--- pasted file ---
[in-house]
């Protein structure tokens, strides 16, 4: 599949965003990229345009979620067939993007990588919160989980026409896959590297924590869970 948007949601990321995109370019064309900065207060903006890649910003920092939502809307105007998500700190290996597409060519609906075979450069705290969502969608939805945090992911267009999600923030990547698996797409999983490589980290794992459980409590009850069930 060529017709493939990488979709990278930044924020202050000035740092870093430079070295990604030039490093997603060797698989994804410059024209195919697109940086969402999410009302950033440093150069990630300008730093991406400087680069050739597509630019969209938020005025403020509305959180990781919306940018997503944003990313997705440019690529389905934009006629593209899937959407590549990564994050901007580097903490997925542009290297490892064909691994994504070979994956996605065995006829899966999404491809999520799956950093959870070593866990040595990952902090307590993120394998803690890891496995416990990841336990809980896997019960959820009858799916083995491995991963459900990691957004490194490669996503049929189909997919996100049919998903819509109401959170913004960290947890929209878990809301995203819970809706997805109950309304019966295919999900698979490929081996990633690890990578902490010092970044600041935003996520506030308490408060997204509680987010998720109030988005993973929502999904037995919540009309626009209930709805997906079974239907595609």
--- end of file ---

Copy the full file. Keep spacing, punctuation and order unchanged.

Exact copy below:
[in-house]
């Protein structure tokens, strides 16, 4: 599949965003990229345009979620067939993007990588919160989980026409896959590297924590869970 948007949601990321995109370019064309900065207060903006890649910003920092939502809307105007998500700190290996597409060519609906075979450069705290969502969608939805945090992911267009999600923030990547698996797409999983490589980290794992459980409590009850069930 060529017709493939990488979709990278930044924020202050000035740092870093430079070295990604030039490093997603060797698989994804410059024209195919697109940086969402999410009302950033440093150069990630300008730093991406400087680069050739597509630019969209938020005025403020509305959180990781919306940018997503944003990313997705440019690529389905934009006629593209899937959407590549990564994050901007580097903490997925542009290297490892064909691994994504070979994956996605065995006829899966999404491809999520799956950093959870070593866990040595990952902090307590993120394998803690890891496995416990990841336990809980896997019960959820009858799916083995491995991963459900990691957004490194490669996503049929189909997919996100049919998903819509109401959170913004960290947890929209878990809301995203819970809706997805109950309304019966295919999900698979490929081996990633690890990578902490010092970044600041935003996520506030308490408060997204509680987010998720109030988005993973929502999904037995919540009309626009209930709805997906079974239907595609």